This would therefore imply that all other credits issuing in the local currency should price at a spread to the local government curve. That, however, would make the pricing of local currency bonds hopelessly uneconomic for a zero risk-weighted issuer like IFC, and would in turn hamper its efforts to support the development of local currency markets.

“We’re very conscious of the role we play in helping to develop local capital market, part of which is helping domestic investors to analyse and price credits,” says Cross. “But the pragmatic part is that you do a market no justice if you misprice credit, and there are often compelling reasons why our pricing should be below the government benchmark.”

Besides, Cross says that pricing below the government curve can be beneficial for local currency markets. “In some markets where we’ve been able to price through the sovereign, the domestic market has rallied quite aggressively, thus helping to reduce the government’s financing costs,” he says. “We’re careful not to claim direct credit for that, but we have been told that one of the reasons for this is that the presence of an IFC bond in the local currency market provides greater clarity about pricing risk.”

Some investors say that to invest in a triple-A issuer such as IFC in local currency in an emerging or frontier market defeats the purpose of taking exposure to the market in the first place. Cross says, however, that an IFC issue can act as a helpful introduction to a new market for investors. “IFC local currency bonds appeal to investors looking to familiarise themselves with settlement systems and credit mechanisms in new markets,” he says. “So they can be helpful for investors who want to take a gradual and methodical approach to putting new risks on their books.”

The naira initiative is one of several being undertaken by IFC across sub-Saharan African local currency markets. This has included setting up a pan-African domestic medium term note (MTN) programme allowing it to issue debt instruments with maturities of three months or longer in Bostwana, Ghana, Kenya, Namibia, Rwanda, South Africa, Uganda and Zambia. 

In July, Zambia’s Securities and Exchange Commission granted approval for the issuance of up to 2.5bn Zambian kwachas ($460m) under the MTN programme. The following month, IFC announced that it had been granted permission by the Ghanaian regulator to issue regular cedi denominated bonds for up to a total of $1bn under the same pan-African initiative.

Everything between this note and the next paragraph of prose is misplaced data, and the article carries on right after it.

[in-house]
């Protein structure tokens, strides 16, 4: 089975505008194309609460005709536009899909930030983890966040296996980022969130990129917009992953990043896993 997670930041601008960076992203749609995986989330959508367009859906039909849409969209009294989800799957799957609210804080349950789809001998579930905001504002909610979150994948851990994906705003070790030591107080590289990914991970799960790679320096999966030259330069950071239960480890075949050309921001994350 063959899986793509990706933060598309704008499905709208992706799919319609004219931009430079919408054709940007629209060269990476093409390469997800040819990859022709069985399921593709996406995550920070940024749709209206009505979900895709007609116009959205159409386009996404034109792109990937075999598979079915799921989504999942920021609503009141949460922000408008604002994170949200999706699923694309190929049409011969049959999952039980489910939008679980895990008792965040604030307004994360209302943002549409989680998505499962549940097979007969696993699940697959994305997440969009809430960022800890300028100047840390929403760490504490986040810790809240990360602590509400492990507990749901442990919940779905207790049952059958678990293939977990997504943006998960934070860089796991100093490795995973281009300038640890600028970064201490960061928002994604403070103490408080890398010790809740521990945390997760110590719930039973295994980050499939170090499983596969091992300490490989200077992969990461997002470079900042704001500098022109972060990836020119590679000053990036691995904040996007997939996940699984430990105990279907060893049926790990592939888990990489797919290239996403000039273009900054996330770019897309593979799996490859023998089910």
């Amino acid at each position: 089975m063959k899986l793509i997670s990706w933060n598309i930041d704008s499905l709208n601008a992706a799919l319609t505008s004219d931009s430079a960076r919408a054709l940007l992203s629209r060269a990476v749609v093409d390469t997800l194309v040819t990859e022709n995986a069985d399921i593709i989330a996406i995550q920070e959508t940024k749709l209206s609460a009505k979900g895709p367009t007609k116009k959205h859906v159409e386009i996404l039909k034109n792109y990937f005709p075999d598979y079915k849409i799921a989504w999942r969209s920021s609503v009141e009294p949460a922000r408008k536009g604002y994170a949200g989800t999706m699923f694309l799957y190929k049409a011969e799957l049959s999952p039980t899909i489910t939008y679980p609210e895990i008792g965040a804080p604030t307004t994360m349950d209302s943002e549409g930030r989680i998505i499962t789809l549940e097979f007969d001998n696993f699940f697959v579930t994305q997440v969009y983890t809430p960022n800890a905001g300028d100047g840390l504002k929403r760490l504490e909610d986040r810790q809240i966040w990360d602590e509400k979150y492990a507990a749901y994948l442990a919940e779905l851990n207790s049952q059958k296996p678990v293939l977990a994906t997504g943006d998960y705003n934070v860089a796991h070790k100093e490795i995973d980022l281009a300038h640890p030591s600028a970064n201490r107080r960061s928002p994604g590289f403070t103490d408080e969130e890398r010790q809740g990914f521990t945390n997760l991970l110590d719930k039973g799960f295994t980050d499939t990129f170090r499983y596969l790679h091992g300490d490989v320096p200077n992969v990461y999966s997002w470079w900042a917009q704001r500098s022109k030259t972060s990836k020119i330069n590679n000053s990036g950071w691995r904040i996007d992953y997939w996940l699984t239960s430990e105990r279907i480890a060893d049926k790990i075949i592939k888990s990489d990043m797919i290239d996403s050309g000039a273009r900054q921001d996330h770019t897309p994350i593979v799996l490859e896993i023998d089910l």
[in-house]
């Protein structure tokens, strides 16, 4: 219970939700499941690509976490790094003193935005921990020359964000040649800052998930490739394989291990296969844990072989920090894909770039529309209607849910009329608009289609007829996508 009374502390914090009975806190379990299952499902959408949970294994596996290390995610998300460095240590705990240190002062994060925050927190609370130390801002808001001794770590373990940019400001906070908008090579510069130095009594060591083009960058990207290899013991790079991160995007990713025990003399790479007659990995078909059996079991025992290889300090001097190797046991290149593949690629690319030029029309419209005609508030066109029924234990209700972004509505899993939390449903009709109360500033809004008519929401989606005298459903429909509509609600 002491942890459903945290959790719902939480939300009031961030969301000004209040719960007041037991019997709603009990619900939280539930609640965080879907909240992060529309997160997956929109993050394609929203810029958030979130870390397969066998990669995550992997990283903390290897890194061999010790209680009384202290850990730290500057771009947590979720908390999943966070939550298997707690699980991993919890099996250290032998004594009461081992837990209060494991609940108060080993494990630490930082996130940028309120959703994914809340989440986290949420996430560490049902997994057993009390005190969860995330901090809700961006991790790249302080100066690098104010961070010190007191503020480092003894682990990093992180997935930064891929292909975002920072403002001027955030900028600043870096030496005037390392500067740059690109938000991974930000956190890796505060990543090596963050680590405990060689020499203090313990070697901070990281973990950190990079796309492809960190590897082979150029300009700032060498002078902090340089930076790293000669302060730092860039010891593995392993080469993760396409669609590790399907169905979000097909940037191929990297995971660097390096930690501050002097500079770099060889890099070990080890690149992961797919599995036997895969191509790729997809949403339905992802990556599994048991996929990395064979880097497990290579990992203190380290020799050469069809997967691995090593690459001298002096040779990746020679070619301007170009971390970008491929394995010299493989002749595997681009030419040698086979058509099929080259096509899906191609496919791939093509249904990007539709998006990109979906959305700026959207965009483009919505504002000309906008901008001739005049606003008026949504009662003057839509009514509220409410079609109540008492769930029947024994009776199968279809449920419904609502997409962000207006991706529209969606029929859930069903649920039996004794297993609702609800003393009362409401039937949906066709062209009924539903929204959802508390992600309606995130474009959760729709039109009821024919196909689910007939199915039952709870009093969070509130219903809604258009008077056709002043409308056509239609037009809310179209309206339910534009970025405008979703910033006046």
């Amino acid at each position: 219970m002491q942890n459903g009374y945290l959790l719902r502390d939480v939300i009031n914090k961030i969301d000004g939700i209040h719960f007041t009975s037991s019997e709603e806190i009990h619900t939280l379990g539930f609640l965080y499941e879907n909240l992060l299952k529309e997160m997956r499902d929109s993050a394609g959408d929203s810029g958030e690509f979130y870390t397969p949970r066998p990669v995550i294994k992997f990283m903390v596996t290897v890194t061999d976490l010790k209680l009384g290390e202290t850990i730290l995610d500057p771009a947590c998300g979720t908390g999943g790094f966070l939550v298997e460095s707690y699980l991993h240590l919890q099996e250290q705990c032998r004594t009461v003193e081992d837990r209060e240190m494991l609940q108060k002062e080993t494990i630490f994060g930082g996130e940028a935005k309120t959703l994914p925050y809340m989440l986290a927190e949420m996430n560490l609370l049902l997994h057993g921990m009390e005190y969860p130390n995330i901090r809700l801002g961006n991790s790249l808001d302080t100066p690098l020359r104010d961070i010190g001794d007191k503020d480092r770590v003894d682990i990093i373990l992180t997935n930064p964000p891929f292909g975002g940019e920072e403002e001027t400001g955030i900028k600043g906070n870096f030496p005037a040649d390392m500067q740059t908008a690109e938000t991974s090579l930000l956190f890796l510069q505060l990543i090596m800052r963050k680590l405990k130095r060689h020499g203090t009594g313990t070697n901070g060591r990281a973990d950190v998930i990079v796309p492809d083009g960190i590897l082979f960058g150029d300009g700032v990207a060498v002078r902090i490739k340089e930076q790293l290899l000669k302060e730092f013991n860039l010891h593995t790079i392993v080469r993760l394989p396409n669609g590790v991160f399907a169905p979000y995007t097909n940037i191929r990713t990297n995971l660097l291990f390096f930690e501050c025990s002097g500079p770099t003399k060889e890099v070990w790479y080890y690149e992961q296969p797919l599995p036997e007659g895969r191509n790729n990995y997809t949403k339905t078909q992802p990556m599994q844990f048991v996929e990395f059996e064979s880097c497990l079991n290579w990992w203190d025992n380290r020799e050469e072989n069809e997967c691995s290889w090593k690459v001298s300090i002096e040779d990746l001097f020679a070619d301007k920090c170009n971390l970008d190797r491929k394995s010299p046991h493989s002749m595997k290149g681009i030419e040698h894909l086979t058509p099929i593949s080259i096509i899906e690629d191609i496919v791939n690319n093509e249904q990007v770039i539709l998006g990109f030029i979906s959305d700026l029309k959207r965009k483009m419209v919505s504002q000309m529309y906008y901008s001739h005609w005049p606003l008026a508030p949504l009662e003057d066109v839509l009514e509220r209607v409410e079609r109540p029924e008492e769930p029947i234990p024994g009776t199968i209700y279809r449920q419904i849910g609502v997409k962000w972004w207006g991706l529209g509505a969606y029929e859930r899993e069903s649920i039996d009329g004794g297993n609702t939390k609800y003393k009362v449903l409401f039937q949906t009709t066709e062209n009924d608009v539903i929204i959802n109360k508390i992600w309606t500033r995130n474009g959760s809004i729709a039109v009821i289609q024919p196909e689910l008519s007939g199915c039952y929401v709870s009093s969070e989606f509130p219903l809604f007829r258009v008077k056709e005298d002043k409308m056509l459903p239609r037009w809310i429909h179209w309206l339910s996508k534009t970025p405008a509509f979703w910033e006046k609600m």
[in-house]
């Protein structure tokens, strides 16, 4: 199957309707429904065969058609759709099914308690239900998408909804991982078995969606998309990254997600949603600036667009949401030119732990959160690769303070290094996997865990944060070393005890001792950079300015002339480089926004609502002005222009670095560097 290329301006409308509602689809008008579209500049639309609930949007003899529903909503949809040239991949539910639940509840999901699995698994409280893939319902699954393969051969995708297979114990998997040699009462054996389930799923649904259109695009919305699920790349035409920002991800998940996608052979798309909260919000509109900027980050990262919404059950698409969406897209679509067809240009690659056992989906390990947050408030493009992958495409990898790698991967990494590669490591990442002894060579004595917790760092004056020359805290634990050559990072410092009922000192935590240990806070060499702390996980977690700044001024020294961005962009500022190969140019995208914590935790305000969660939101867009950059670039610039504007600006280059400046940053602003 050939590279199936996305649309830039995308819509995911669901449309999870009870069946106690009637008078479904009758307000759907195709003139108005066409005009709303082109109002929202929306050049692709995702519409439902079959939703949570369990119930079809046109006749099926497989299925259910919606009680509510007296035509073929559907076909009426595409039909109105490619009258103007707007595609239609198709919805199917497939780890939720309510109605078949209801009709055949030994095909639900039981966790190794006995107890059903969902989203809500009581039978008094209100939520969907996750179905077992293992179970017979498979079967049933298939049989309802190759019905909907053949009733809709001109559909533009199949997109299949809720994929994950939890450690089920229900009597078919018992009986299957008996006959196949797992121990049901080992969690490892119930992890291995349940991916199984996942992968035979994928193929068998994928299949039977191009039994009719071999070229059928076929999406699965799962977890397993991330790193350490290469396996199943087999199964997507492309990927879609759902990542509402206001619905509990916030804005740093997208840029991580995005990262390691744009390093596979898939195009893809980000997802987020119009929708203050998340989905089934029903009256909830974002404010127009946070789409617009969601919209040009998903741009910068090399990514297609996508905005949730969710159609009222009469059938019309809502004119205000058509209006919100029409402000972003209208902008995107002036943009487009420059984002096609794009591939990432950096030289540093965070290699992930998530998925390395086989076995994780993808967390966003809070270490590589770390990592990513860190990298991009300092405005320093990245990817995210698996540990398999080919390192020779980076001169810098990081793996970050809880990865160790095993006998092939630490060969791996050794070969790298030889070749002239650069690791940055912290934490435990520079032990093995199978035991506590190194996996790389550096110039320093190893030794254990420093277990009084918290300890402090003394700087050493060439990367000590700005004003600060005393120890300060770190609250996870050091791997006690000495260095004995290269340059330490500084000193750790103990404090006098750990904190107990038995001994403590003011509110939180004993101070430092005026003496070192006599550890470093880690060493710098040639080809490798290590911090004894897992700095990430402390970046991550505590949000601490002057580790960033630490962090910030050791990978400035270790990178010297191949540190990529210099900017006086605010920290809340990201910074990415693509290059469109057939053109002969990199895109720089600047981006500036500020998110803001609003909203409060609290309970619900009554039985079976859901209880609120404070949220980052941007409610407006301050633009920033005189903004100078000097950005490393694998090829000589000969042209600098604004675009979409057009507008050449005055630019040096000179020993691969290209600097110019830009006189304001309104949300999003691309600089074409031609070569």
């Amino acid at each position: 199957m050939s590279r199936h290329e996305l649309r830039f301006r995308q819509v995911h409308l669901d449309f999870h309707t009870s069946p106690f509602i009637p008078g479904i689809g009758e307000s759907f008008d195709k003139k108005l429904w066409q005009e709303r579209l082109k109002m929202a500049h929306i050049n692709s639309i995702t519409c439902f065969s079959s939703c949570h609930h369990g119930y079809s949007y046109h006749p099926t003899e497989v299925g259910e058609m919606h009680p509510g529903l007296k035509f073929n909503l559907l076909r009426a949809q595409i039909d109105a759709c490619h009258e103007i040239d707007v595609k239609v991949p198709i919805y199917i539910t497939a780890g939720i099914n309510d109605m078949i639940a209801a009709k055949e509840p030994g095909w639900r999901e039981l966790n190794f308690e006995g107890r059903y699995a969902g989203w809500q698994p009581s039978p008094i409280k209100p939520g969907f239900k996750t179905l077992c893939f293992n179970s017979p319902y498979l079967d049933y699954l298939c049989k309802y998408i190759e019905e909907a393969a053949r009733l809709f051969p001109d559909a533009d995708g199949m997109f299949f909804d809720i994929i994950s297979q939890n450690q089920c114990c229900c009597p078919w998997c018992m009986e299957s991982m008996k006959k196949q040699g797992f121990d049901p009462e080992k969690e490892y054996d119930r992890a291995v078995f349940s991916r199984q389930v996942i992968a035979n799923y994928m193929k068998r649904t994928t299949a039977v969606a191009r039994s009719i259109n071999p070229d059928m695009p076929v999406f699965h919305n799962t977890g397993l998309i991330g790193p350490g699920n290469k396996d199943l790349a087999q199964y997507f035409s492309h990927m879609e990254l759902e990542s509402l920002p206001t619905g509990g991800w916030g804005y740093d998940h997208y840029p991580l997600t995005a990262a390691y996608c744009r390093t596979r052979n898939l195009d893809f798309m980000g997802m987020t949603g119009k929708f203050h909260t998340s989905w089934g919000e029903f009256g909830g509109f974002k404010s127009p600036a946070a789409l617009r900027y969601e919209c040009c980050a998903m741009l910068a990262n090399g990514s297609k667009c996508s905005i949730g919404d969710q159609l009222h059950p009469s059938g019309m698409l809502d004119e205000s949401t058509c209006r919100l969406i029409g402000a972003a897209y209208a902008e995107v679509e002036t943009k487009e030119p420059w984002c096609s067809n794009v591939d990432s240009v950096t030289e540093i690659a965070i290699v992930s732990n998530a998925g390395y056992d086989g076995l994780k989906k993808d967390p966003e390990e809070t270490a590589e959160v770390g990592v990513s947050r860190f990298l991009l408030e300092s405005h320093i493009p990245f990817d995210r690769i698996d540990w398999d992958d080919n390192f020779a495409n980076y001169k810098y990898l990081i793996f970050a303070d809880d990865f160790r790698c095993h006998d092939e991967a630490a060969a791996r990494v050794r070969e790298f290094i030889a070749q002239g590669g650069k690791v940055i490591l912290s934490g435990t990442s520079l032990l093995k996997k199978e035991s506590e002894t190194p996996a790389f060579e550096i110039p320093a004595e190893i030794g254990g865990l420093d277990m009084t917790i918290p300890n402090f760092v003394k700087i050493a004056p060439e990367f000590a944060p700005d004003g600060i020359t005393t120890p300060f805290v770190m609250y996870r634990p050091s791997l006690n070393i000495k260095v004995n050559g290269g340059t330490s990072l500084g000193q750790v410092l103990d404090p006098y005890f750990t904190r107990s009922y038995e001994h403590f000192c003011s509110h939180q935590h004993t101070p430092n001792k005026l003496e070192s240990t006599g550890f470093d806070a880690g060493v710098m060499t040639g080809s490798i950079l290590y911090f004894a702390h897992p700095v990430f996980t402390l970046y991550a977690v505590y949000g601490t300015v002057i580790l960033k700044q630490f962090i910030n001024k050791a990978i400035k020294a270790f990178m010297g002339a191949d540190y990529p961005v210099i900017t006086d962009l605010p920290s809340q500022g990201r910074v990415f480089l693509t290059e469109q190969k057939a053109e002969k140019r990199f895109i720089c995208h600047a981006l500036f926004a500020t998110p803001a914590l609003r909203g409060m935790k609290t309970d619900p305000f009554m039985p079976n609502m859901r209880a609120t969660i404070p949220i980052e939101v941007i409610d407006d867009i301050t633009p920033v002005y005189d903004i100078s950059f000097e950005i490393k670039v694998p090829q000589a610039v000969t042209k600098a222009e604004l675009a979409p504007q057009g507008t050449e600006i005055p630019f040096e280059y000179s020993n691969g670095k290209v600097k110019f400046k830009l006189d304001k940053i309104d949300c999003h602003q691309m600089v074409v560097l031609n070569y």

Not just Africa

While much of IFC’s recent focus has been on quite under-developed markets in Africa, it has also chalked up a number of other firsts in local currency bond markets over recent months. In Russia, for example, it launched its inaugural Volga bond in November 2012, raising Rb13bn (around $410m), soon after being granted approval by the Russian Federal Service for Financial Markets to issue rouble denominated bonds in the domestic market up to Rb23bn ($730m).

Keshav Gaur, manager of treasury client solutions for Asia, Europe, Middle East and North Africa (EMEA) at the IFC in Washington, says this five year bond was significant not just because it was its first rouble denominated bond. It was also a breakthrough for the Russian capital market as it was the first issue of its kind with a coupon linked to an index that broadly approximates the performance of the Russian Consumer Price Index. 

“The idea was to create a bespoke inflation basket catering to the demands of Russian investors who need protection against the adverse impact of inflation on real returns,” says Gaur. 

“The transaction was warmly welcomed by the Russian government which believes it could play a key role in widening the range of instruments available in the local capital market,” he adds. “We hope to issue several repeat transactions with the same structure.”

While local currency issuance by IFC in populous countries such as Nigeria and Russia has the obvious benefit of helping to grease the wheels of capital markets with very substantial potential long term growth potential, with a population below 10m the Dominican Republic is at the opposite end of the spectrum. 

At the end of last year, IFC launched a so-called Taino bond for 390m Dominican Republic pesos, led by Citi. This was the equivalent of about $10m — which is microscopic, in comparison with most supranational public bonds, but as Cross says, enormous in the context of the local capital market. As well as being the first domestic placement by a triple-A rated issuer in the Dominican Republic, this was also the first IFC bond in the Latin American-Caribbean region which raised proceeds for on-lending to the local private sector. As the IFC announced at the time: “This creates access to local currency finance for the private sector while providing a viable channel for domestic savings to be directed into productive long term investments.”

Hua says that the significance of the Taino bond stretches well beyond the $10m it raised, because it will support expansion and innovation in the Dominican Republic’s financial services industry. “The proceeds were on-lent to commercial banks that in turn used the funds to create fixed mortgages in the country for the first time,” says Hua. “That has helped to stimulate competition in local market for affordable housing lending.”